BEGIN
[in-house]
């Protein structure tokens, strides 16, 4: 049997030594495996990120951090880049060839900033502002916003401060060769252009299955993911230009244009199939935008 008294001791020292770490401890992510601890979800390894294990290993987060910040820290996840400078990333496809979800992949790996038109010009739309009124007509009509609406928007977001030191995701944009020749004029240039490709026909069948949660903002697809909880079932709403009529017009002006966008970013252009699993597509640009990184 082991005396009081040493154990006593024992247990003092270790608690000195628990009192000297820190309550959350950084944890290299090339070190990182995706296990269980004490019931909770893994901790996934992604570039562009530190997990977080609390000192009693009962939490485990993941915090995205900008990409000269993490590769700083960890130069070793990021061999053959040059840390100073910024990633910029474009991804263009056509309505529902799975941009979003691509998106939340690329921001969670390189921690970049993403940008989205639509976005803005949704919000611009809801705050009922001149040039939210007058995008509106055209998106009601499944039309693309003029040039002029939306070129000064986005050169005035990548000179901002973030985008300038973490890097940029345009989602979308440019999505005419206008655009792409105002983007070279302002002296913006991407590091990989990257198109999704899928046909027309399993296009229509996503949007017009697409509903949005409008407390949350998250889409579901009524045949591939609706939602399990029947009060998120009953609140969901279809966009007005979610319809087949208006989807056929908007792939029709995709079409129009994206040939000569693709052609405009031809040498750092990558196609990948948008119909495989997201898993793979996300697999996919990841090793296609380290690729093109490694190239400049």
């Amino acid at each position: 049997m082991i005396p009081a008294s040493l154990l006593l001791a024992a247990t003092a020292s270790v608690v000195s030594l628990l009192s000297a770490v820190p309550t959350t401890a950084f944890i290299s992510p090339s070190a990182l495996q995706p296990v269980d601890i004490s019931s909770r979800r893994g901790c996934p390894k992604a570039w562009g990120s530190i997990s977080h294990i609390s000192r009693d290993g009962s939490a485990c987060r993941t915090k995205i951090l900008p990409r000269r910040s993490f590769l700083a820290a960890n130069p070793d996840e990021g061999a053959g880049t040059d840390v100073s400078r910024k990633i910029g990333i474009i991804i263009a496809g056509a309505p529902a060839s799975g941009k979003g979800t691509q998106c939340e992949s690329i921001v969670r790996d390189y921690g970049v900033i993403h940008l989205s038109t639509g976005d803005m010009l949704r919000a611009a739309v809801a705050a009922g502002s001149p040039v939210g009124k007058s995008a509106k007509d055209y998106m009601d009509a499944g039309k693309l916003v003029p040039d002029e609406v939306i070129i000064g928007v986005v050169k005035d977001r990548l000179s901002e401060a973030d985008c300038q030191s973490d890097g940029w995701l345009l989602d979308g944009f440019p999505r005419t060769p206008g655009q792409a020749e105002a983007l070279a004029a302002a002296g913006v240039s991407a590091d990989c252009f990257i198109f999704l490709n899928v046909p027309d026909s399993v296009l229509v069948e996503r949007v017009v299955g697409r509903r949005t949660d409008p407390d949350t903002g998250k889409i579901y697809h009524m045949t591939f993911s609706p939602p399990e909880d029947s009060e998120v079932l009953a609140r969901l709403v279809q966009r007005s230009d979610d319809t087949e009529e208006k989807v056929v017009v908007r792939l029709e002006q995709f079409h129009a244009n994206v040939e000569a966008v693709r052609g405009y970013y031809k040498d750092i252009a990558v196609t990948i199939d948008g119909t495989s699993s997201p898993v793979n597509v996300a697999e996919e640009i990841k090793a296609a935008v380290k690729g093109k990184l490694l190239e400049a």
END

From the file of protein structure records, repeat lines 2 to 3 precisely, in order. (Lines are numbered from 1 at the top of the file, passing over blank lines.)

């Protein structure tokens, strides 16, 4: 049997030594495996990120951090880049060839900033502002916003401060060769252009299955993911230009244009199939935008 008294001791020292770490401890992510601890979800390894294990290993987060910040820290996840400078990333496809979800992949790996038109010009739309009124007509009509609406928007977001030191995701944009020749004029240039490709026909069948949660903002697809909880079932709403009529017009002006966008970013252009699993597509640009990184 082991005396009081040493154990006593024992247990003092270790608690000195628990009192000297820190309550959350950084944890290299090339070190990182995706296990269980004490019931909770893994901790996934992604570039562009530190997990977080609390000192009693009962939490485990993941915090995205900008990409000269993490590769700083960890130069070793990021061999053959040059840390100073910024990633910029474009991804263009056509309505529902799975941009979003691509998106939340690329921001969670390189921690970049993403940008989205639509976005803005949704919000611009809801705050009922001149040039939210007058995008509106055209998106009601499944039309693309003029040039002029939306070129000064986005050169005035990548000179901002973030985008300038973490890097940029345009989602979308440019999505005419206008655009792409105002983007070279302002002296913006991407590091990989990257198109999704899928046909027309399993296009229509996503949007017009697409509903949005409008407390949350998250889409579901009524045949591939609706939602399990029947009060998120009953609140969901279809966009007005979610319809087949208006989807056929908007792939029709995709079409129009994206040939000569693709052609405009031809040498750092990558196609990948948008119909495989997201898993793979996300697999996919990841090793296609380290690729093109490694190239400049």
């Amino acid at each position: 049997m082991i005396p009081a008294s040493l154990l006593l001791a024992a247990t003092a020292s270790v608690v000195s030594l628990l009192s000297a770490v820190p309550t959350t401890a950084f944890i290299s992510p090339s070190a990182l495996q995706p296990v269980d601890i004490s019931s909770r979800r893994g901790c996934p390894k992604a570039w562009g990120s530190i997990s977080h294990i609390s000192r009693d290993g009962s939490a485990c987060r993941t915090k995205i951090l900008p990409r000269r910040s993490f590769l700083a820290a960890n130069p070793d996840e990021g061999a053959g880049t040059d840390v100073s400078r910024k990633i910029g990333i474009i991804i263009a496809g056509a309505p529902a060839s799975g941009k979003g979800t691509q998106c939340e992949s690329i921001v969670r790996d390189y921690g970049v900033i993403h940008l989205s038109t639509g976005d803005m010009l949704r919000a611009a739309v809801a705050a009922g502002s001149p040039v939210g009124k007058s995008a509106k007509d055209y998106m009601d009509a499944g039309k693309l916003v003029p040039d002029e609406v939306i070129i000064g928007v986005v050169k005035d977001r990548l000179s901002e401060a973030d985008c300038q030191s973490d890097g940029w995701l345009l989602d979308g944009f440019p999505r005419t060769p206008g655009q792409a020749e105002a983007l070279a004029a302002a002296g913006v240039s991407a590091d990989c252009f990257i198109f999704l490709n899928v046909p027309d026909s399993v296009l229509v069948e996503r949007v017009v299955g697409r509903r949005t949660d409008p407390d949350t903002g998250k889409i579901y697809h009524m045949t591939f993911s609706p939602p399990e909880d029947s009060e998120v079932l009953a609140r969901l709403v279809q966009r007005s230009d979610d319809t087949e009529e208006k989807v056929v017009v908007r792939l029709e002006q995709f079409h129009a244009n994206v040939e000569a966008v693709r052609g405009y970013y031809k040498d750092i252009a990558v196609t990948i199939d948008g119909t495989s699993s997201p898993v793979n597509v996300a697999e996919e640009i990841k090793a296609a935008v380290k690729g093109k990184l490694l190239e400049a």